• When creating an Impact Map start off with the goal – define who can be your stakeholders regarding this goal, subsequently indentify how do they determine our goal, and in the end think about the features, which can satisfy their needs.
  • We can choose the most important features by voting and prioritising them by vote count.
  • This technique enriches planning and work transparency, activates the whole team and prevents chosing priorities ad hoc, which nowadays is rather common…

#uxresearch #user #happy (Paulina Makuch)

  • Usual qualitative research is composed of: and in-depth interview, a scenario task testing and a summative interview.
  • There are techniques that can enable you get more from your respondents. I mean more than „cool”, „fine” or „could be better”.
  • Diverse photo collage + post-its in order for users to write down their emotional associations + ability to add their own drawings.
  • Cards with adjectives on them, both positive and negative – respondents can choose the ones that fit into their reception of the interface, then justify their choices and choose TOP3 of the adjectives. The results are weighed (chosen ones – 1pkt., TOP3 – 3pkt.) and summed up in a bar graph or a tag cloud.
  • Photos/illustration representing user-interfacetouchpoints in relation to emoticons (sad, happy, confused) + creating a customer journey map.
  • These techniques are valuable because:
    • they bring fun into the research,
    • broaden user’s dictionary,
    • they accelerate getting deeper insights.
  • If it possible, RECORD ALL OF THE SESSIONS.

Keyboard and mouse for sale. New ways of interaction. (Łukasz Przywarty)

  • The inly intuitive interface is the nipple. After that it’s all learned.” – Bruce Erdiger
  • Everyday new ways of interaction come to get discovered, not only those based on touch.
  • Meet some of the innovative, in that respect, projects based onsound, airflow, gesture tracking, eye tracking. etc. :Leap Motion, Nod, Android Wear, Thumbles, Aireal, Touche czy MetaCookie.

Content management in a UX design process. (Marcin Śpiewak)

  • Content management is a new trend (in Poland), which gains more and more traction in the Western world is a big chance for humanists to get a job fitting their education.
  • Content Manager has to differentiate and use various aspects and layers of content – e.g. microcopy, articles or video.
  • Context of the content is a key value of a good information architecture.
    • The content must be useful to the user „here and now”.
    • Dedicated mobile version of a website is sometimes a better idea than RWD.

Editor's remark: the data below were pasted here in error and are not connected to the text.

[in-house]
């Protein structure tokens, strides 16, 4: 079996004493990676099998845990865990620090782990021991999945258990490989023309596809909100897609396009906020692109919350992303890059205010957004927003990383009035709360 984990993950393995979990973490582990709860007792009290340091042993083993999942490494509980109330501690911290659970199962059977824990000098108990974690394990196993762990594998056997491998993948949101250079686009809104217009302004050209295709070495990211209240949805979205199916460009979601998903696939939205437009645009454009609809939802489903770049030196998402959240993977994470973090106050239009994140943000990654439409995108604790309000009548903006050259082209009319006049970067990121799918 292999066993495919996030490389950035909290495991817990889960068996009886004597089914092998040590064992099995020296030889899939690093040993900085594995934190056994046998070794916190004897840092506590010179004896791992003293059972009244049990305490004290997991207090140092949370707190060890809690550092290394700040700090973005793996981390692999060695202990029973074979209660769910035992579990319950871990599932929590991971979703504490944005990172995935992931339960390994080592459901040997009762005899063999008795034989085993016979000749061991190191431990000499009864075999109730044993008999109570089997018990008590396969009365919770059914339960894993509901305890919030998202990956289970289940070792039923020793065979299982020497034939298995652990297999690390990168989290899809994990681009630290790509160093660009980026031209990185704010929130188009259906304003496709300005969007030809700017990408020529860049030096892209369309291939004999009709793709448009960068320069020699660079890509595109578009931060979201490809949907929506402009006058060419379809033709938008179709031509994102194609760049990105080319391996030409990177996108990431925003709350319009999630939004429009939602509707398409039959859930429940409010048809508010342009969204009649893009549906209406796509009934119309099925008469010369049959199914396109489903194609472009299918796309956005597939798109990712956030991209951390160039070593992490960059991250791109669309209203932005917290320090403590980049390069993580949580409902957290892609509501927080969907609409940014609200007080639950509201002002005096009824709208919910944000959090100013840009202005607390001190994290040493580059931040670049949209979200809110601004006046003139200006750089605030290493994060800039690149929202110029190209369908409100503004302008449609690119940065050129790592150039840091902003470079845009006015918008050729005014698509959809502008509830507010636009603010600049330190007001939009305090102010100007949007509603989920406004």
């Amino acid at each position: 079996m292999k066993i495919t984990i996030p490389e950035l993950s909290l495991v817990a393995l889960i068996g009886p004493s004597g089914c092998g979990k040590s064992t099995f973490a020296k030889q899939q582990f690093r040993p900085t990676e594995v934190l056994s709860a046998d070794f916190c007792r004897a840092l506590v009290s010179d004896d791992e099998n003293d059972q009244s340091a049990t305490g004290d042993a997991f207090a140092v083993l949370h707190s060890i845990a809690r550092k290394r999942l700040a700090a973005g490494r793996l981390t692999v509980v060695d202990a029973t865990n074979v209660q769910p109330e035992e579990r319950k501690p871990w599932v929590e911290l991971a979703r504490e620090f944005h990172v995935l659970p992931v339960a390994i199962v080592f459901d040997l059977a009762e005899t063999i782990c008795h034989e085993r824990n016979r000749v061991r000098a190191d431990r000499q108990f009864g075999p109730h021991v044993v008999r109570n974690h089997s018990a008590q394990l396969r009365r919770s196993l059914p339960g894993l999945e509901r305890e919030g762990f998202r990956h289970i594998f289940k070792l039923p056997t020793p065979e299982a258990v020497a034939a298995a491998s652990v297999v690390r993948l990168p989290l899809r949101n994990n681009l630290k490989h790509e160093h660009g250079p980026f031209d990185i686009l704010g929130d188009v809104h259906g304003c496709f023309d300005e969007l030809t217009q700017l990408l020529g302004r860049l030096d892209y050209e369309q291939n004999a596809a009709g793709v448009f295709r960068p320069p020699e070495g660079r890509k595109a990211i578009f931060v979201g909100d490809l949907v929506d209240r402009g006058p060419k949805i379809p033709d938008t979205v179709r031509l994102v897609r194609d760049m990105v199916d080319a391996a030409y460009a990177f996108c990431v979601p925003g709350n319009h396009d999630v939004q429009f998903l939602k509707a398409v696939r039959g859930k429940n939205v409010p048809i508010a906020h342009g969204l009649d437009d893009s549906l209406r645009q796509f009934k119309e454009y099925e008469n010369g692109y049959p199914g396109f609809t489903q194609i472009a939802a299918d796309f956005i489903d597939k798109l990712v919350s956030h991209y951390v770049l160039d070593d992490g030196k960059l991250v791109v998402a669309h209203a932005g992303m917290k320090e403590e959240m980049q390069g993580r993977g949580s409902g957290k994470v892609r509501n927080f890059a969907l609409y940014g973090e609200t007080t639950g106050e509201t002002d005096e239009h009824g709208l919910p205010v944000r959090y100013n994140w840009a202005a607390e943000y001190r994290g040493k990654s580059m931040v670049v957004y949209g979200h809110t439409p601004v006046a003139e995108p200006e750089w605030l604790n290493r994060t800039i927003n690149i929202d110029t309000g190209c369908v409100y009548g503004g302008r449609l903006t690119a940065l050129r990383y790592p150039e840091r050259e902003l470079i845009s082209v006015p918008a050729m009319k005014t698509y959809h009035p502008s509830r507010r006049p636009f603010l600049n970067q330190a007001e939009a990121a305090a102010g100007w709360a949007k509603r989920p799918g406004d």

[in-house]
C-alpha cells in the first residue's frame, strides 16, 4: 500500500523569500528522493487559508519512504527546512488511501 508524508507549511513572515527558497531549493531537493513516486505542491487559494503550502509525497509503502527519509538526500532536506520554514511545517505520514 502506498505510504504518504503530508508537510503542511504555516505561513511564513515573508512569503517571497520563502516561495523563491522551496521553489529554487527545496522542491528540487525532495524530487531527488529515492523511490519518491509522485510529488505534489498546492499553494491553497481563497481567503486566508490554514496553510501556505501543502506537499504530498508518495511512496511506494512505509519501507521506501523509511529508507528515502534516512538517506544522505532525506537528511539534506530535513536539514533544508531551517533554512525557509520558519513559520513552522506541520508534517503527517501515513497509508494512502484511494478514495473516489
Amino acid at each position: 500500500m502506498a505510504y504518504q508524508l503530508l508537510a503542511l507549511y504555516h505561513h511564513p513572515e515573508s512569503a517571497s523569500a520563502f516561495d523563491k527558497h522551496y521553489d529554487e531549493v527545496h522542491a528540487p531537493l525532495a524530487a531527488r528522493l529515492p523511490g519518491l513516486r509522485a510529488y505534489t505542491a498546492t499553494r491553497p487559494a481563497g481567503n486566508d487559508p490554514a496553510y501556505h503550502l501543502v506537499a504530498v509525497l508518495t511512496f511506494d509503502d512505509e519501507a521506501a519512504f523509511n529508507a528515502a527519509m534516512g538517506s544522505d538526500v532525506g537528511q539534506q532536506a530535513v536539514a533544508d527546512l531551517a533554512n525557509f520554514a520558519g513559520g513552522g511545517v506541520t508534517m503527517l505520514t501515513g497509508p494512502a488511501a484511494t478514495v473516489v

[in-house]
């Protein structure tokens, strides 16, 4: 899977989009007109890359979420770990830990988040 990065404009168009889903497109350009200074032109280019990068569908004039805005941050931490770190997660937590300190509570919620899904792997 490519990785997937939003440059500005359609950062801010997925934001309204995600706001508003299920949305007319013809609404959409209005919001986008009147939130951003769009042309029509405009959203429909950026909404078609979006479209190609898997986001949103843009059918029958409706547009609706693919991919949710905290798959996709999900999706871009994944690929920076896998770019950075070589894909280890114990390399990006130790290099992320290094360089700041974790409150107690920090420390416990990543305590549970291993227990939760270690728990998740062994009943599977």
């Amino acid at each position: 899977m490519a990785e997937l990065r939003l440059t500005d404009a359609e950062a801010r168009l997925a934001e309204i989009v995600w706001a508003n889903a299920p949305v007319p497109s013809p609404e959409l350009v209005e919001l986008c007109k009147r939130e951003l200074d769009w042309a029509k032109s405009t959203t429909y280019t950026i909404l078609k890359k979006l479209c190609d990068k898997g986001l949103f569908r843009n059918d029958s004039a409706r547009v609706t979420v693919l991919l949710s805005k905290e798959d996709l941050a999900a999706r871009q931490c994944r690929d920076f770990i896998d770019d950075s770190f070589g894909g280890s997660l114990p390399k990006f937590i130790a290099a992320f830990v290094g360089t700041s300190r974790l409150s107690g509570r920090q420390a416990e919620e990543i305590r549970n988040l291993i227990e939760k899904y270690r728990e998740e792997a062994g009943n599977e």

• Behavioral targeting is gaining momentum, even in website content.
    • Display related content – give the user hints what to do next.
  • Do not use Lorem Ipsum!!!
  • In-site search is not just the input field and the submit button.
  • Optimise search results – do regular testing and make sure the best results are getting top positions.
  • What is content management? Structure, editing, DELETING.

Have fun and do some scrapping – RWD 6x faster. (Robert Czekański)

  • The responsive design process is too time-consuming in agency ecosystem – tons of projects and short deadlines are not helping.
  • You can accelerate the process by creating the desktop wireframe at first, printing it and cut the particular elements/widgets out.Then you can do some scrapbooking and stick the mobile views together from the scraps.
  • If possible – design the particular elements so that they fit each of the views.
  • The elements that would need to be scalable can be designed separately in a way they fit the thresholds you choose to design for.
  • Use this technique when:
    • your on a tight budget,
    • the project involves teamwork,
    • you strive for quick solutions.

Describing the elephant. – Moving beyond professional silos when defining UX (Eric Reiss)

  • What is UX?
    • Coordinating interactions we can control,
    • acknowledging interactions we can’t control,
    • Reducing negative interactions.
  • UX is too complex and board area, so it’s impossible to define a UX designer in a simple way.
  • Having that in mind, clients probably won’t be able to understand it, so try and speak their language.
  • 4 UX Erika Reiss laws of UX:
    • If a solution does not solve your user’s problems, it will not solve your company’s either.
    • User Experience is the sum of a series of interactions between people, devices, and events.
    • There are three types of interaction: active, passive and secondary.
    • UX design represents the conscious act of coordinating interactions, acknowledging interactions, and reducing negative interactions.

Video and photo by courtesy of UX Camp :)